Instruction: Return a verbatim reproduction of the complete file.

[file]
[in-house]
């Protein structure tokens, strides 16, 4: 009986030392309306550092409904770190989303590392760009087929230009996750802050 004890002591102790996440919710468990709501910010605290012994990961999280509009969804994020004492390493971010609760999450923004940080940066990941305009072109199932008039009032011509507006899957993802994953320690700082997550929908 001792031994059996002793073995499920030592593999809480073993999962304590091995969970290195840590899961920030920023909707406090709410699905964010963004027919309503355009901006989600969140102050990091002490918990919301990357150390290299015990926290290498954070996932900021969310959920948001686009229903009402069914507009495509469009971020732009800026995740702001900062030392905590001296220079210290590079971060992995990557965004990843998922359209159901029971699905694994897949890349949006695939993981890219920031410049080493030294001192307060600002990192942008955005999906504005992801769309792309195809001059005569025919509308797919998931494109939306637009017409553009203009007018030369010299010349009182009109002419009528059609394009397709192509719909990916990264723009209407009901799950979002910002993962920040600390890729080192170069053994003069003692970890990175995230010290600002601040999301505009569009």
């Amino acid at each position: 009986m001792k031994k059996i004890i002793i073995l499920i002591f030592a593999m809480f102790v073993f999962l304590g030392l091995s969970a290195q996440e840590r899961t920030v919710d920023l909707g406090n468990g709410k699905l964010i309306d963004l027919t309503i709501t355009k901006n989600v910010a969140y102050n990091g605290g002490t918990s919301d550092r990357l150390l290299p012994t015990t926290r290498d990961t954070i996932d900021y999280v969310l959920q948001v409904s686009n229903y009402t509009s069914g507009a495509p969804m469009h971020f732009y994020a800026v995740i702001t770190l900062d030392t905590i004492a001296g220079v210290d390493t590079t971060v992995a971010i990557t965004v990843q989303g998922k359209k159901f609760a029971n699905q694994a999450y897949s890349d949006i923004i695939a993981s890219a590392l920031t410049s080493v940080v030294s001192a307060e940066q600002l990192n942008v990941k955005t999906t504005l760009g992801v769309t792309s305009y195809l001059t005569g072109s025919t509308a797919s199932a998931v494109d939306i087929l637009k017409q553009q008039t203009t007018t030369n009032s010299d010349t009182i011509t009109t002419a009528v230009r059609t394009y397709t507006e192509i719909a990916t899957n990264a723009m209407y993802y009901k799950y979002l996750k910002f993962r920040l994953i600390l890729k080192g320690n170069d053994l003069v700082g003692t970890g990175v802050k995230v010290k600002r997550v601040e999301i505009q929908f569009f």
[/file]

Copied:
[in-house]
């Protein structure tokens, strides 16, 4: 009986030392309306550092409904770190989303590392760009087929230009996750802050 004890002591102790996440919710468990709501910010605290012994990961999280509009969804994020004492390493971010609760999450923004940080940066990941305009072109199932008039009032011509507006899957993802994953320690700082997550929908 001792031994059996002793073995499920030592593999809480073993999962304590091995969970290195840590899961920030920023909707406090709410699905964010963004027919309503355009901006989600969140102050990091002490918990919301990357150390290299015990926290290498954070996932900021969310959920948001686009229903009402069914507009495509469009971020732009800026995740702001900062030392905590001296220079210290590079971060992995990557965004990843998922359209159901029971699905694994897949890349949006695939993981890219920031410049080493030294001192307060600002990192942008955005999906504005992801769309792309195809001059005569025919509308797919998931494109939306637009017409553009203009007018030369010299010349009182009109002419009528059609394009397709192509719909990916990264723009209407009901799950979002910002993962920040600390890729080192170069053994003069003692970890990175995230010290600002601040999301505009569009």
């Amino acid at each position: 009986m001792k031994k059996i004890i002793i073995l499920i002591f030592a593999m809480f102790v073993f999962l304590g030392l091995s969970a290195q996440e840590r899961t920030v919710d920023l909707g406090n468990g709410k699905l964010i309306d963004l027919t309503i709501t355009k901006n989600v910010a969140y102050n990091g605290g002490t918990s919301d550092r990357l150390l290299p012994t015990t926290r290498d990961t954070i996932d900021y999280v969310l959920q948001v409904s686009n229903y009402t509009s069914g507009a495509p969804m469009h971020f732009y994020a800026v995740i702001t770190l900062d030392t905590i004492a001296g220079v210290d390493t590079t971060v992995a971010i990557t965004v990843q989303g998922k359209k159901f609760a029971n699905q694994a999450y897949s890349d949006i923004i695939a993981s890219a590392l920031t410049s080493v940080v030294s001192a307060e940066q600002l990192n942008v990941k955005t999906t504005l760009g992801v769309t792309s305009y195809l001059t005569g072109s025919t509308a797919s199932a998931v494109d939306i087929l637009k017409q553009q008039t203009t007018t030369n009032s010299d010349t009182i011509t009109t002419a009528v230009r059609t394009y397709t507006e192509i719909a990916t899957n990264a723009m209407y993802y009901k799950y979002l996750k910002f993962r920040l994953i600390l890729k080192g320690n170069d053994l003069v700082g003692t970890g990175v802050k995230v010290k600002r997550v601040e999301i505009q929908f569009f």